Understanding surface reactivity, local structure, and lithium-metal dendrite initiation in garnet solid electrolytes
Solid electrolyte-based lithium-ion batteries can enable long lasting and safe energy storage devices with high energy densities. Out of the many solid electrolytes explored to date, doped Li₇La₃Zr₂O₁₂ (LLZO) garnets have high room temperature ionic conductivity and wide electrochemical stability making them promising candidates for commercial applications. Despite receiving much attention, the surface reactivity, regeneration, local structure of dopants in doped LLZO and the dendrite formation have not been systematically characterized and understood. This thesis elucidates the importance of the gas atmosphere and temperature for regeneration by tracking the surface of LLZO with near ambient pressure x-ray photoelectron spectroscopy and grazing incidence x-ray diffraction. From these results, a standardised protocol for handling LLZO is presented and a method to achieve a lithium metal - LLZO interface with low resistance is devised. The local structure of dopants in LLZO is clarified using ²⁷Al and ⁷¹Ga magic angle spinning magnetic resonance (MAS NMR) spectroscopy on LLZO and model compounds. The side-products on the surface of the grains and/or grain boundaries are demonstrated to give rise to multiple peaks in the MAS NMR spectra and it is shown that dopants occupy a single site in the LLZO lattice. The factors that give rise to these side-products is discussed and it is shown that the distribution of dopants in these side-products and LLZO significantly influences the ionic conductivity of LLZO. When LLZO is cycled with lithium metal in a symmetrical cell configuration (Li - LLZO - Li), continuous stripping and plating results in the formation of lithium metal filaments (dendrites) which initiate on the cathode, propagate through the solid electrolyte, and short-circuit the cell. By careful testing of symmetric cells under different cyclic current loading conditions, the critical current density (ICCD) at which the dendrites initiate, is shown to be protocol dependent. Unidirectional current experiments are shown to be a better way of estimating ICCD in solid electrolytes. Finally, the factors that determine the ICCD in solid electrolytes are identified by using an Onsager formalism to model the various non-equilibrium processes involved in lithium metal plating at the lithium metal electrode - electrolyte interface and possible solutions to increase ICCD in solid electrolytes are proposed.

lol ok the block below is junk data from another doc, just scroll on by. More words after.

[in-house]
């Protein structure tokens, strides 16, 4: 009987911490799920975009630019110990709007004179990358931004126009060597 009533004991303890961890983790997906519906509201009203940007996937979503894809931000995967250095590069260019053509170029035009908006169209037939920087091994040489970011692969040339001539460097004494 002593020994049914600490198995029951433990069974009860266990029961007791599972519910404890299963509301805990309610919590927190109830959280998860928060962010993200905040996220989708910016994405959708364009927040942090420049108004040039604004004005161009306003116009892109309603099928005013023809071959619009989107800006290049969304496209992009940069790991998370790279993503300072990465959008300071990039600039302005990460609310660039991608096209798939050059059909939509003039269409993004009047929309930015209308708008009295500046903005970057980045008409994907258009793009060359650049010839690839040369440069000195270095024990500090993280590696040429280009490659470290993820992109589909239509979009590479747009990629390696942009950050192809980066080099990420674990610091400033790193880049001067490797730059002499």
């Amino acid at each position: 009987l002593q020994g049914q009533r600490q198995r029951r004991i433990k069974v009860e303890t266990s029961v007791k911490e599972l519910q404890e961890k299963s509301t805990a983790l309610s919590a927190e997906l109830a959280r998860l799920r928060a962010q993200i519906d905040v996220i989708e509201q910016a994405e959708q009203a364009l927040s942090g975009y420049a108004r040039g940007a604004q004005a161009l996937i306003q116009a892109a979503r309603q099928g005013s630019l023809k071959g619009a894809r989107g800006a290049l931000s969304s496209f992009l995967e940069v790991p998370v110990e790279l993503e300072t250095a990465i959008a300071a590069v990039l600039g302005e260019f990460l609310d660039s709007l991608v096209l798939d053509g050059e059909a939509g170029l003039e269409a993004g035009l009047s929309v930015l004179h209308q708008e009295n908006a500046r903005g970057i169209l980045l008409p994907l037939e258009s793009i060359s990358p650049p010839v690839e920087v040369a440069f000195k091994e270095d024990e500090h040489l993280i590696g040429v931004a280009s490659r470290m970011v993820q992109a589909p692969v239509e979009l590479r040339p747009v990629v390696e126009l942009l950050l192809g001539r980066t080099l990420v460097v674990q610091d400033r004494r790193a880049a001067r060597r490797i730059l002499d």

Royal Society (RP/R1/180147)